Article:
You Say Dated, I Say Nostalgic
"Television has brought murder back into the home where it belongs." ~ Alfred Hitchcock
For today's Tea V Talk, I'm doing something a little different. Instead of talking about one specific show, I want to discuss television in general. So buckle up, I have no idea where we're going.
As y'all know, my writing style is heavily influenced by my love of television and I pepper my books with pop culture references. I grew up on Gilmore Girls after all where talking fast is a requirement! I love rapid dialog, banter, and witty characters. And that's the type of heroes and villains I try to write.
Recently a reviewer commented on my style and said it wasn't for her. Understandable. You can't please everyone. But it got me thinking.
She said my book had way too much pop culture and that it would be dated in a few years. Respectfully, I disagree.
Here's why - my references are already "dated". No, they are!
I watch and rewatch old shows. I Love Lucy, Bewitched, I Dream of Jeanie, Mary Tyler Moore, Newhart, Cheers, Frasier, Wings, Seinfeld, The Nanny, King of Queens, Everybody Loves Raymond, Friends, The Office, The Middle... And those are just the sitcoms. The newest show on my list ended five years ago. These references are dated. And yet because of streaming, some of these shows are more popular than ever.
I Love Lucy has never been off the air. It invented the concept of reruns and it is still relevant today. When I mention chocolate on a conveyor belt or stomping grapes, I bet you smile.
I believe that classic television never turns sour. A program from the 80s becomes nostalgic. Sure we laugh at their car phones and their parachute pants but we also appreciate the jokes that were written 40 years ago. Because they are still funny today.
I'm sure many of you have eclectic tastes. You read in different genres and you watch different programs. I do too.
I can go from watching a Hallmark movie to X-Files without missing a beat. Today I watched Survivor and Downton Abbey. Not a lot of crossover there.
Watching and reading different genres sparks creativity. As a writer, I try to offer something for everyone. Some of my references are obscure and some are over-explained (usually by Lois) but the hope is that there are enough sprinkled throughout to amuse all my readers.
What I realized from this reviewer's comment is that my pop culture references are perfectly on-brand with my Hollywood Whodunit series. Becky Robinson dreams of becoming an actress. She lives and breathes this world and her character reflects that.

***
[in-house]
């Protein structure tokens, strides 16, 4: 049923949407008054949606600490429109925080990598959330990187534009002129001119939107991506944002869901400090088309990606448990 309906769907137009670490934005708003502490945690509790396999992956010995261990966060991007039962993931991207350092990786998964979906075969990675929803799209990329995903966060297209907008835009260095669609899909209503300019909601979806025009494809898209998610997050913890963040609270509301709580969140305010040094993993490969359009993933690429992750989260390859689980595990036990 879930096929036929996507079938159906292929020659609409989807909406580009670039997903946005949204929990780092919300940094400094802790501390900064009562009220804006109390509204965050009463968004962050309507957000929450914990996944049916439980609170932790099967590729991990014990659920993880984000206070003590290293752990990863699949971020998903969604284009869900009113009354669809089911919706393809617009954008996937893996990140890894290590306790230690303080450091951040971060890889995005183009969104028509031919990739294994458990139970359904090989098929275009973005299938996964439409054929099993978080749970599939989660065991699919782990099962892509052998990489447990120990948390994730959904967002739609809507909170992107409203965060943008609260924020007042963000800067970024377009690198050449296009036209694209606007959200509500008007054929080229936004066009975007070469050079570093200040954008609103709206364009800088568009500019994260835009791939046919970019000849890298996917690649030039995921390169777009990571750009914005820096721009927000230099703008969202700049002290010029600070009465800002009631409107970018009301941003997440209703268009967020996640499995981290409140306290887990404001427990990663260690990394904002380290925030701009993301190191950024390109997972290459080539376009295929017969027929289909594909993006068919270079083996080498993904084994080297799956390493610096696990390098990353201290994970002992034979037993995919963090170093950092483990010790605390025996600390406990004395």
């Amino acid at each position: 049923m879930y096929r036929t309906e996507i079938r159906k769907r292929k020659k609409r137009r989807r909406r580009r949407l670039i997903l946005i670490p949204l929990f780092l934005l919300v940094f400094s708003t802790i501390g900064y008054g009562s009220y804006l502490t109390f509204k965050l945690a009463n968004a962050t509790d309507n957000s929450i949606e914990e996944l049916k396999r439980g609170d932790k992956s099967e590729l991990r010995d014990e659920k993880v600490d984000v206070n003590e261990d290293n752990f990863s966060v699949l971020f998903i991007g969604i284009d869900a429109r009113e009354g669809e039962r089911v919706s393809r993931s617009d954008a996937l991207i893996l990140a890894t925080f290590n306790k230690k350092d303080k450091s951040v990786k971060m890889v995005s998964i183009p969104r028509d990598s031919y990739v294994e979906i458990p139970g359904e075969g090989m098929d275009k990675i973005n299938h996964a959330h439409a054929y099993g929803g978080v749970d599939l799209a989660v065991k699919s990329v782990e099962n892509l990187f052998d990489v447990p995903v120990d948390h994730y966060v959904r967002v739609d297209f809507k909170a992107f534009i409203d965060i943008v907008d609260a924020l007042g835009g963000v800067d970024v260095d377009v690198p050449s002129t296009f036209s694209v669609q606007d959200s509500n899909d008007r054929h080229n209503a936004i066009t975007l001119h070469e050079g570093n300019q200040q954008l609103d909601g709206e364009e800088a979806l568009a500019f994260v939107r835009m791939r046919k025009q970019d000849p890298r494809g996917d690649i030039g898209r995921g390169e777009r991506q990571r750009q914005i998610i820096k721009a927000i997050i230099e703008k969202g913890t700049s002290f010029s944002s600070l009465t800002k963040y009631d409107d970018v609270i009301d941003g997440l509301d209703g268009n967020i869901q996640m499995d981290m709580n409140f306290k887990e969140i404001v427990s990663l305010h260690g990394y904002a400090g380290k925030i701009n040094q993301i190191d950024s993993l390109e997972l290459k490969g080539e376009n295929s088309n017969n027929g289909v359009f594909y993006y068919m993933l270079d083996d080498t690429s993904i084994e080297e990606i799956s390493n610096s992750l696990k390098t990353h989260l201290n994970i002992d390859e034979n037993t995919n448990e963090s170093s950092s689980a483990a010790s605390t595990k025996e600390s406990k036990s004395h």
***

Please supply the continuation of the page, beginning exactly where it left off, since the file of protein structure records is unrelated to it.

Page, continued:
When Becky is accused of murder in book 1, her alibi was she was home binging The Office. She names her dog Lorelai Gilmore. And to solve the murder she asks what would Rick Castle do. And all this happens within the first half of the first book.
When I first started writing I worried about the number of pop culture references. What if people miss the joke because they don't know this show or movie? But then I heard an interview with Amy Sherman-Palladino, the creator of Gilmore Girls.
I don't remember the exact quote, so I'll paraphrase. They asked her about dumbing down scripts so more people could enjoy the show. She said viewers are smart. They want to be challenged not patronized.
This idea stuck with me. When I watched Gilmore Girls for the first time, I missed a lot of the references. I didn't know who the Menendez Brothers were and why Lorelai told Rory to act civil at her grandparents and on the way home she could pull a Menendez. On the second watch, I caught on. Even today on my 500th watch I learn something new. You don't have to understand every joke to love the show.
As I developed my voice, I learned to never underestimate my audience. Mystery readers are smart. Y'all see plot twists coming and you appreciate it when an author gets the better of you.
I love when a reader tells me that they never suspected so and so was the killer. And I equally love when they tell me they figured out whodunit. Both scenarios mean that I'm doing my job.
Perhaps I would appeal to a broader audience if I toned down my pop culture references. Just as likely though, I might lose so of my best fans.
My loyal readers are proof that an audience exists. Finding you people is the difficult part. You're too distracted watching reruns of Friends to tackle that TBR pile.
"People either have comedy or they don’t. You can’t teach it to them." ~ Lucille Ball
Can't wait to read rapid-fire banter and nostalgic pop culture references?
Click the link below to explore my library.